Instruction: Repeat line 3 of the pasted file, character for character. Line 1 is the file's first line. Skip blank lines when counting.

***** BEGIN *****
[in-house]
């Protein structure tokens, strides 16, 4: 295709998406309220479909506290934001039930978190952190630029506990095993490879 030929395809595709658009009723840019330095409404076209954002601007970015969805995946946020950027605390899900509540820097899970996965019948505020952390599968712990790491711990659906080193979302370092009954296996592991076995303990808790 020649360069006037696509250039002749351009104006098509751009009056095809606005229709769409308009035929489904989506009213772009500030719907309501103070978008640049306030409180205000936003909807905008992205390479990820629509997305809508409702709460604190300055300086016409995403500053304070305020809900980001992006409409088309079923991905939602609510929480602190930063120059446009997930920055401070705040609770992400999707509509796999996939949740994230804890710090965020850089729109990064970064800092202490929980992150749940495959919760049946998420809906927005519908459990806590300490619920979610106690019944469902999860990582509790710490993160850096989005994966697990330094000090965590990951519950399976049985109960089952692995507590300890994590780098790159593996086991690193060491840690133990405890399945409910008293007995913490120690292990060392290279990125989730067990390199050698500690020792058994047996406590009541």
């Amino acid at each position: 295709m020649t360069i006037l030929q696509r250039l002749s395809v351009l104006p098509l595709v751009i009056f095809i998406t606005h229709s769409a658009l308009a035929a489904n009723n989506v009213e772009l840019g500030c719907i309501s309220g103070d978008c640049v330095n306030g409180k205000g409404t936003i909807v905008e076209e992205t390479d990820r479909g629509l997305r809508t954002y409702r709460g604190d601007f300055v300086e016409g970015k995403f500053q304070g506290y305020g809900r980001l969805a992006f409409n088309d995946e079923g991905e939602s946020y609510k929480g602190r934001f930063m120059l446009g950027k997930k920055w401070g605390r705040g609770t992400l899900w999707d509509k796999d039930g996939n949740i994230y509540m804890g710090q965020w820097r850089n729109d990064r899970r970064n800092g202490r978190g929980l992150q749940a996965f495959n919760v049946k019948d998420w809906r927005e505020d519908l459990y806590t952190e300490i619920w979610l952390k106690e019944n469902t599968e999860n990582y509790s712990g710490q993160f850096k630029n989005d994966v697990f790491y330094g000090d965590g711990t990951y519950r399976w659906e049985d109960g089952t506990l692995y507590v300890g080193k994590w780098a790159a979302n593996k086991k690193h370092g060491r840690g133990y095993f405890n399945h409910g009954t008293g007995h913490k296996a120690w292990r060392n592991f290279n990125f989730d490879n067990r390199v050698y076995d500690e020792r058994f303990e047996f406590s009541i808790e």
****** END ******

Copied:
């Amino acid at each position: 295709m020649t360069i006037l030929q696509r250039l002749s395809v351009l104006p098509l595709v751009i009056f095809i998406t606005h229709s769409a658009l308009a035929a489904n009723n989506v009213e772009l840019g500030c719907i309501s309220g103070d978008c640049v330095n306030g409180k205000g409404t936003i909807v905008e076209e992205t390479d990820r479909g629509l997305r809508t954002y409702r709460g604190d601007f300055v300086e016409g970015k995403f500053q304070g506290y305020g809900r980001l969805a992006f409409n088309d995946e079923g991905e939602s946020y609510k929480g602190r934001f930063m120059l446009g950027k997930k920055w401070g605390r705040g609770t992400l899900w999707d509509k796999d039930g996939n949740i994230y509540m804890g710090q965020w820097r850089n729109d990064r899970r970064n800092g202490r978190g929980l992150q749940a996965f495959n919760v049946k019948d998420w809906r927005e505020d519908l459990y806590t952190e300490i619920w979610l952390k106690e019944n469902t599968e999860n990582y509790s712990g710490q993160f850096k630029n989005d994966v697990f790491y330094g000090d965590g711990t990951y519950r399976w659906e049985d109960g089952t506990l692995y507590v300890g080193k994590w780098a790159a979302n593996k086991k690193h370092g060491r840690g133990y095993f405890n399945h409910g009954t008293g007995h913490k296996a120690w292990r060392n592991f290279n990125f989730d490879n067990r390199v050698y076995d500690e020792r058994f303990e047996f406590s009541i808790e």